The acquisition of AirTran by Southwest Airlines, two discount carriers, means the airline expects robust demand for flights, its CEO told CNBC Monday.
“Certainly, we are counting on our demand continuing to be strong,” said Southwest’s Gary Kelly. “The synergies that flow on a revenue basis from combining the two networks are huge. We believe that we can create $400 million a year in revenue value over and above the costs.”
Southwest has agreed to purchase the Atlanta-based AirTran for $1.4 billion.
Kelly said if the acquisition goes through, it represents a 25 percent increase in the size of the popular low-fare airline. It will allow Southwest to have a presence at key airports that it doesn’t now serve, including Newark (New Jersey) Liberty, La Guardia in New York City and Washington’s Reagan National.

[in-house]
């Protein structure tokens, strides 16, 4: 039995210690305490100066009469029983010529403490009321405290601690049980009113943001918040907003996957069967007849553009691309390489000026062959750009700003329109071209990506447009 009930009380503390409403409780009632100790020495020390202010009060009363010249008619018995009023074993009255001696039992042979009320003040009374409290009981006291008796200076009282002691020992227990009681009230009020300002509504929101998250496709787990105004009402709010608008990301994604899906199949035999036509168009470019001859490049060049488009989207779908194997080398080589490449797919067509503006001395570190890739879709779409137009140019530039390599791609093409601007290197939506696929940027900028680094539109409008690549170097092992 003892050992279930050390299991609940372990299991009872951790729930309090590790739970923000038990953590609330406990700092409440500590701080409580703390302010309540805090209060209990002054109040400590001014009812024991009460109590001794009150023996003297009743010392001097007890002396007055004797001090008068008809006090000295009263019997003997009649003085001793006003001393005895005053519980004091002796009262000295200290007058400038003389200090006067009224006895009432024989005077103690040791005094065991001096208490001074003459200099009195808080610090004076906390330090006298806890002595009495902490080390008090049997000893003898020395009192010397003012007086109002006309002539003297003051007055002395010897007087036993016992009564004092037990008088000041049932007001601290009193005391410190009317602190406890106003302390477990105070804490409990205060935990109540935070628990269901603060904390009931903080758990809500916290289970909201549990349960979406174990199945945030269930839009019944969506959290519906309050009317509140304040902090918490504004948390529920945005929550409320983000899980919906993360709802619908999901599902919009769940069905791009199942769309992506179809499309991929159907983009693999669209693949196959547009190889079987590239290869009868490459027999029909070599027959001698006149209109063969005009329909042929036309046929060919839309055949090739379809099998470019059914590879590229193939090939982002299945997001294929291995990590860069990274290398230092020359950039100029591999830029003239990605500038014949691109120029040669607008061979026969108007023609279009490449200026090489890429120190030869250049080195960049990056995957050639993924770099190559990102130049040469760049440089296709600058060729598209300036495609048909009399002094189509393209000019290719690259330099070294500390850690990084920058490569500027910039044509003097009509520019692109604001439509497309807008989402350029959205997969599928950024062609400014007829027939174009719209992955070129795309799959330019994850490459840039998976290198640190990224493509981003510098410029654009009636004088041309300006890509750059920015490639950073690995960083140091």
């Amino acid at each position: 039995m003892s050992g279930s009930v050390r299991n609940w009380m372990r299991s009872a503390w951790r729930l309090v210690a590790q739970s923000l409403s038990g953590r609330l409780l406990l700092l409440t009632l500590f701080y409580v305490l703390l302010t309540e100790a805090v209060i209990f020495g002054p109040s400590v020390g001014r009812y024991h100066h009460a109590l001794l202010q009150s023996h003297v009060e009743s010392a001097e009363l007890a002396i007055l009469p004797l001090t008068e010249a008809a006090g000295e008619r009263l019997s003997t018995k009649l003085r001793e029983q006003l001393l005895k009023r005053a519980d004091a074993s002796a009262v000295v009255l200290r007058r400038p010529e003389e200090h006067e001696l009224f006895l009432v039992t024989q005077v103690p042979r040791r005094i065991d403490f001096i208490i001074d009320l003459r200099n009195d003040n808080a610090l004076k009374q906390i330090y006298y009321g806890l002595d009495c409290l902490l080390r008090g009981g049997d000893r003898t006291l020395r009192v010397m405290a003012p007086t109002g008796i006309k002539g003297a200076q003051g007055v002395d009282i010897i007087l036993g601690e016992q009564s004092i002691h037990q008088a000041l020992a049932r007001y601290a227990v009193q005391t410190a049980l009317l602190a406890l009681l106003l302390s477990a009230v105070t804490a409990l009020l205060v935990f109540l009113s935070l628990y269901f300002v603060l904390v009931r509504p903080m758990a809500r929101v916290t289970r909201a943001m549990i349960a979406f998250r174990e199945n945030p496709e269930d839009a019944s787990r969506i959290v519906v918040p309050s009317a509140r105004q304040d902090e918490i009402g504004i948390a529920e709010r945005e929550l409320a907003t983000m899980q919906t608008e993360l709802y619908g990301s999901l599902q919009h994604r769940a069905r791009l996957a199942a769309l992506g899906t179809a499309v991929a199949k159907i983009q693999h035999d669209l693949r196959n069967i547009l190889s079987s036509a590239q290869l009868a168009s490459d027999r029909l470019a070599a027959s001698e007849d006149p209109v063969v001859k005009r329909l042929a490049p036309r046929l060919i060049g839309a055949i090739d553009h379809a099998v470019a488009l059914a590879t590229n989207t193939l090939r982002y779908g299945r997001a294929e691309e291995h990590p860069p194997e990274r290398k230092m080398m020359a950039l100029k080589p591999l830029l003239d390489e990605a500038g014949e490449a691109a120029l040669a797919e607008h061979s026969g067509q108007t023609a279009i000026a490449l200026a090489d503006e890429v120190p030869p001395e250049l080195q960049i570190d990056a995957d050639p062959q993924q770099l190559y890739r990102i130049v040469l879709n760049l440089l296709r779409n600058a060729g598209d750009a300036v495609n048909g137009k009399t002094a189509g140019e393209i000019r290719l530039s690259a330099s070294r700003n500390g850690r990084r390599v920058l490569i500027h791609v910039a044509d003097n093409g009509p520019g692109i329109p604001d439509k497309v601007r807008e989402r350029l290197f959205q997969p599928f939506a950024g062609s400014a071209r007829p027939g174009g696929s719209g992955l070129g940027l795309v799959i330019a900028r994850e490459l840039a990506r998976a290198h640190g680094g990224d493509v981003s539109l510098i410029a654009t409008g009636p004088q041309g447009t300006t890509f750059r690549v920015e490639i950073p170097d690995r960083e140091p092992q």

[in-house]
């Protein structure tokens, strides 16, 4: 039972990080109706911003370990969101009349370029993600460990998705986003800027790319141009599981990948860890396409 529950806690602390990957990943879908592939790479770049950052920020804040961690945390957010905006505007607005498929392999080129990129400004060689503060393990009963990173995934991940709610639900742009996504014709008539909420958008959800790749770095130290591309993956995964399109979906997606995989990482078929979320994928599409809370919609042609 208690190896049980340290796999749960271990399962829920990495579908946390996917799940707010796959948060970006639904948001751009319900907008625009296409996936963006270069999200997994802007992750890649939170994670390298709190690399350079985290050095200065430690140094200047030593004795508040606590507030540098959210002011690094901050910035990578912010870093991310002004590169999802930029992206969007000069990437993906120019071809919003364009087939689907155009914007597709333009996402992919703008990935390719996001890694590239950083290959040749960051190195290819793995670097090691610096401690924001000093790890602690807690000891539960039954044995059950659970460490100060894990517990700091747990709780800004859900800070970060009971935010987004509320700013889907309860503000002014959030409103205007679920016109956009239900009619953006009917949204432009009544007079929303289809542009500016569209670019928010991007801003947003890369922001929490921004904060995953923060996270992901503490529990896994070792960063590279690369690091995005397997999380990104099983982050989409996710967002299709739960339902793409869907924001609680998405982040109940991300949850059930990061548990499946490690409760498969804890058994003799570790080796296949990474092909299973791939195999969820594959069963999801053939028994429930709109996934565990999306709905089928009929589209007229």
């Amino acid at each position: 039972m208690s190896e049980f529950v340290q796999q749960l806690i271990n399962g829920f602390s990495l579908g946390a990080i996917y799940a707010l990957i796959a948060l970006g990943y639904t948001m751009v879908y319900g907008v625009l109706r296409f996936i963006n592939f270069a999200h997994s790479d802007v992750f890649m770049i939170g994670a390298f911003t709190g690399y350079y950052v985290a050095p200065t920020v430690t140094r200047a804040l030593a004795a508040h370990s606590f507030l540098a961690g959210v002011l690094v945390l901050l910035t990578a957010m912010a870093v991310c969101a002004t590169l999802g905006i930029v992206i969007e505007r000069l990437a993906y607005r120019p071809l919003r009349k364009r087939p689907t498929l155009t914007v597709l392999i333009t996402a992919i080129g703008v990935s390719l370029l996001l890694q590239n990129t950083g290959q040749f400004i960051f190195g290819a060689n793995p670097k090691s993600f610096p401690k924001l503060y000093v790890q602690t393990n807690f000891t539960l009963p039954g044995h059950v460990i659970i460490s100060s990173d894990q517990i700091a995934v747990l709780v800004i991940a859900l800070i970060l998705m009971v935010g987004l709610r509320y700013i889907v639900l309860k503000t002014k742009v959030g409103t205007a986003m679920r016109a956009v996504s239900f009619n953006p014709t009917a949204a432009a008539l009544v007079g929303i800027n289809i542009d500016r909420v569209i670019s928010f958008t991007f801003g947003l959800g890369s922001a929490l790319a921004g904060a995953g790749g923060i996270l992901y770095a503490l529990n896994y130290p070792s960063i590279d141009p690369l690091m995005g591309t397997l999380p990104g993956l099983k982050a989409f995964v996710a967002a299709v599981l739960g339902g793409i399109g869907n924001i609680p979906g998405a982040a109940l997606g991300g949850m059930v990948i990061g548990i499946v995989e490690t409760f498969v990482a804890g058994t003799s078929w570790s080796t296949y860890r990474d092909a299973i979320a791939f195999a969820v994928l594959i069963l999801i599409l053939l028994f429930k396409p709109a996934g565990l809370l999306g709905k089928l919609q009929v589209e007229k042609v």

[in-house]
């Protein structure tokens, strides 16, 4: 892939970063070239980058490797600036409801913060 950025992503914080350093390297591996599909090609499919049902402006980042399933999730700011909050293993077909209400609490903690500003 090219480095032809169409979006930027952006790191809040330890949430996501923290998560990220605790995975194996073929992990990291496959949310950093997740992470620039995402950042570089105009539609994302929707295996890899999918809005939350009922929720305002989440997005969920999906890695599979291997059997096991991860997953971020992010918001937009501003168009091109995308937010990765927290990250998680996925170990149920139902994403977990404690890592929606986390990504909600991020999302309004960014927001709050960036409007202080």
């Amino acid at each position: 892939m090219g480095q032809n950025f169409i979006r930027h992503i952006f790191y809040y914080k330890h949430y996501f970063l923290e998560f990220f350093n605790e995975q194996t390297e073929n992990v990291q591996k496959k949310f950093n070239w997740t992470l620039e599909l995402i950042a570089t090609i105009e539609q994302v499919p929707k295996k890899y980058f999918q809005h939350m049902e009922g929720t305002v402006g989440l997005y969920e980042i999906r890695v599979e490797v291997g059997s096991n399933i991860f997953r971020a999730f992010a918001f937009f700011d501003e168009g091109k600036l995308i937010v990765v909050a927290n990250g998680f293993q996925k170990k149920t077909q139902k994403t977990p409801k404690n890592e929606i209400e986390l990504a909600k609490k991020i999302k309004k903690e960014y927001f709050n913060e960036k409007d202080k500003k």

“It’s all about growth and future growth,” added Kelly. “The combinationof the two airlines together creates tremendous growth opportunities we just wouldn’t enjoy on our own. We have complementary route networks.”
Kelly added that Southwest has seen a shift of customers from other airlines, some of which tack on the "dreaded" fees for bags, which Southwest does not do. Extra revenue, he said, has also come from charging full fares and the popularity of its Business Select program.
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